Regardless of whether it is right or wrong, Republicans are considered to be the pro-business party. It doesn't really matter, for the purposes of this question, whether that's a correct assumption. We can denominate hypothetical parties B and L (to stand in for pro-"business" and pro-"labor").
Assuming that a state, governed by B, adopts a policy which attracts businesses from other states, but there is a close gubernatorial election (but B wins over L by a razor-thin margin), it becomes risky for a business to make long-term commitments in such a state. The next election can reverse the policy.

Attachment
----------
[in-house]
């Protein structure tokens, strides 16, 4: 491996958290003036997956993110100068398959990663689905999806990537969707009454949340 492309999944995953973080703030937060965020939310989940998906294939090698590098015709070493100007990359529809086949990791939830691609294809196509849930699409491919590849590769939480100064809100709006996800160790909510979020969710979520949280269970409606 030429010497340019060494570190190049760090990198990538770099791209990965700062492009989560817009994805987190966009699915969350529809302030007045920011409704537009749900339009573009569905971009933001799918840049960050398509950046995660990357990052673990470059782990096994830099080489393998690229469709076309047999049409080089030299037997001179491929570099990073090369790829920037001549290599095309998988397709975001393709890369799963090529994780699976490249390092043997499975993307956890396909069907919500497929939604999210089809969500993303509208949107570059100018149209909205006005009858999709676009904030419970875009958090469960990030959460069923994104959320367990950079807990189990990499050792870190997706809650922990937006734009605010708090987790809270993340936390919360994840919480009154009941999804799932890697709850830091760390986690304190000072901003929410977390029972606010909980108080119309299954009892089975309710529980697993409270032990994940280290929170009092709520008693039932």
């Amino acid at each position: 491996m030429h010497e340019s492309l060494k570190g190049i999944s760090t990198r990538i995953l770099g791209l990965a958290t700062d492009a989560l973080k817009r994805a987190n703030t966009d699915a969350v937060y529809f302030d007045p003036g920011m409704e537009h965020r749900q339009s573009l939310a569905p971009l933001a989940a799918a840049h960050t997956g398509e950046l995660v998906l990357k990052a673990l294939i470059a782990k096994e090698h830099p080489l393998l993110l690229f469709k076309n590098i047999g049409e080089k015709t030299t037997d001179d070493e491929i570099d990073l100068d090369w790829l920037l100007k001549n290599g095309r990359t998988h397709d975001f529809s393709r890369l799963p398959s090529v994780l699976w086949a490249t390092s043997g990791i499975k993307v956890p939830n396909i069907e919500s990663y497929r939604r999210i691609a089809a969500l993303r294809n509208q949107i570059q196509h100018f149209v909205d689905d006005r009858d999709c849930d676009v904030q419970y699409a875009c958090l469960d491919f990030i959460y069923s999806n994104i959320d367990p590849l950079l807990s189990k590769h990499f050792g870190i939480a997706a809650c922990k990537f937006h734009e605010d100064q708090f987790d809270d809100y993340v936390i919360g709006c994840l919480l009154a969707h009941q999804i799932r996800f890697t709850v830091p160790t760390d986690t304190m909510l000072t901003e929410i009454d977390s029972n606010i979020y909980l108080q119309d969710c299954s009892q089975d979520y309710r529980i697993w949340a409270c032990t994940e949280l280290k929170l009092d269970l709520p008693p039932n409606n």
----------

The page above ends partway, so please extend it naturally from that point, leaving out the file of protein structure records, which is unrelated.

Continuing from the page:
Is there anything which legally prevents an insurance company from explicitly writing a policy that would pay out a certain sum of money to any business in the state if, in the next election, L wins? I do realize that there are other markers which can be used to stand in for such a direct triggering event, but my question is not about insurance. It's about the law. I can't think of anything which would preclude such an explicit triggering event in an insurance policy (other than maybe prudence or ethics).